Of that number, nearly 25,000 people work in research and development. Cook said Apple is now buying more parts from US-based suppliers like Corning and 3M and underscored that an additional 6,000 people are employed by his company in a facility in Austin, Texas.

Apple spent $50 billion last year in the US alone, Cook said.

But is he concerned about iPhone users switching to Samsung?

Read the full quote:

No, we don’t see much of that. We don’t want to see any of that, and we try really hard to retain people by giving them an experience that they really love. That’s our objective.

But generally speaking we measure that fairly closely, and we don’t see very much of that. On the switcher side, we were very pleased that we set a record for switchers outside of China for the first six months of this fiscal year.

As you know, we start in October and we just finished the first half in March. And we set a record there and we set a record for upgraders across the world. And so this felt really good.

Cook revealed that Apple is creating an advanced manufacturing fund in the United States.

“We're initially putting $1 billion in the fund,” he added, saying the Cupertino company will be announcing the first investment for this fund later in the month of May.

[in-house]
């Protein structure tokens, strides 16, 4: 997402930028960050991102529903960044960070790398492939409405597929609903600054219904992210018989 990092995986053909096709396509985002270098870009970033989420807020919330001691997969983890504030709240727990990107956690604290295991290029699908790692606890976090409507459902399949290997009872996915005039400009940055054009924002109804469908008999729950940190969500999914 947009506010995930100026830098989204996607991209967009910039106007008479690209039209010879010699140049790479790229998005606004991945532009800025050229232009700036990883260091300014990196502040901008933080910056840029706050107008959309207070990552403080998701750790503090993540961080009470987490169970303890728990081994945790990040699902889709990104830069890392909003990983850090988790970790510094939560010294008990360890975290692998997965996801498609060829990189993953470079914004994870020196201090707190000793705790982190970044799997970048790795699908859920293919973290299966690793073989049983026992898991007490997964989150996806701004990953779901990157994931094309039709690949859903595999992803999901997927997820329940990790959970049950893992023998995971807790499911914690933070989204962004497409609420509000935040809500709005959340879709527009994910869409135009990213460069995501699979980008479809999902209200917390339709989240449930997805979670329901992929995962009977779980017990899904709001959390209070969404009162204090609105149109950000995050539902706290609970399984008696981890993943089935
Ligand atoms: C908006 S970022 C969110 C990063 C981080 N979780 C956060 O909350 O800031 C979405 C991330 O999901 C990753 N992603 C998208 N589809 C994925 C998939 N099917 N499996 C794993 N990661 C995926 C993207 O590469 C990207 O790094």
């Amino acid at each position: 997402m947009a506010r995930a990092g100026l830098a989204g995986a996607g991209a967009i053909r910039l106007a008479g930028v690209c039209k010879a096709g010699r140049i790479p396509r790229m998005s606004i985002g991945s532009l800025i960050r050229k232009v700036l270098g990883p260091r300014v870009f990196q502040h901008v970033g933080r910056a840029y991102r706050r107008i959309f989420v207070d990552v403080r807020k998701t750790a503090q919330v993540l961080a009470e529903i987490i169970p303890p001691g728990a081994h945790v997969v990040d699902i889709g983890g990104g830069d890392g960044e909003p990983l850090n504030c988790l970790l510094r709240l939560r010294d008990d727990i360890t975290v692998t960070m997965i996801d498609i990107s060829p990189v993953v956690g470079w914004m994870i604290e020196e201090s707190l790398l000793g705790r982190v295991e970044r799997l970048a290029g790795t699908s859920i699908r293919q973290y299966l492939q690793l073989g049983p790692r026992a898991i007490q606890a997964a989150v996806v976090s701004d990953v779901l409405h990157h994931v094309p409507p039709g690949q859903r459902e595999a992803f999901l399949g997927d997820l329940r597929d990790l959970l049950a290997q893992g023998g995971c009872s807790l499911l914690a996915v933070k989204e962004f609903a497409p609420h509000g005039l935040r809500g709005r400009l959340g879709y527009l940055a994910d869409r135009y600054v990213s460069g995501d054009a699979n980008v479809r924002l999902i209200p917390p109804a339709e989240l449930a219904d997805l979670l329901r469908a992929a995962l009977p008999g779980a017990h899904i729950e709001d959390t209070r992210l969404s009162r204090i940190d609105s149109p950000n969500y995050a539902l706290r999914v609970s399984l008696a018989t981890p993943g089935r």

Fun fact: Cook has lost 30 pounds “thanks partly to my Apple Watch”.

You can read the full transcript of the Tim Cook interview on CNBC.

How Apple created Siri’s personality from Susan Bennett’s original voice work

Voice actress Susan Bennett revealed tidbits about becoming the voice of Siri in an interview with CNN back in October 2013.

In a new interview published Friday by Typeform, she offered some additional information about the origins of Apple's virtual assistant, provided an insight into how the process of recording Siri voices worked, why she passed on a five-year contractual offer from the iPhone maker and more.

Apple Music now has more than 20 million subscribers

Apple Music has surpassed 20 million paid subscribers, the company's SVP of Internet software and services tells Billboard. That marks a 15% jump in the last 3 months, when Apple announced it had passed 17 million users during its iPhone event in September.

That's impressive considering the streaming music service is less than two years old and up against veterans like Spotify with much larger user bases. Cue attributes some of Apple Music's growth to its string of exclusive deals with artists like Drake and Travis Scott.

Video: Apple’s Craig Federighi on the new MacBook Pro, Touch Bar and a touchscreen Mac

The MacBook Pro controversy isn't dying down yet so Apple dispatched Craig Federighi, its Senior Vice President of Software Engineering, who discussed the new Pro and thinking behind the Touch Bar feature in a short video interview with CNET in which he also defends no-touchscreen Mac stance.

He goes on to reveal that Apple had in fact built several touchscreen prototypes that however didn't impress Apple executives enough to greenlight the project.

Jony Ive speaks on MacBook Pro’s Touch Bar, touchscreen Macs & more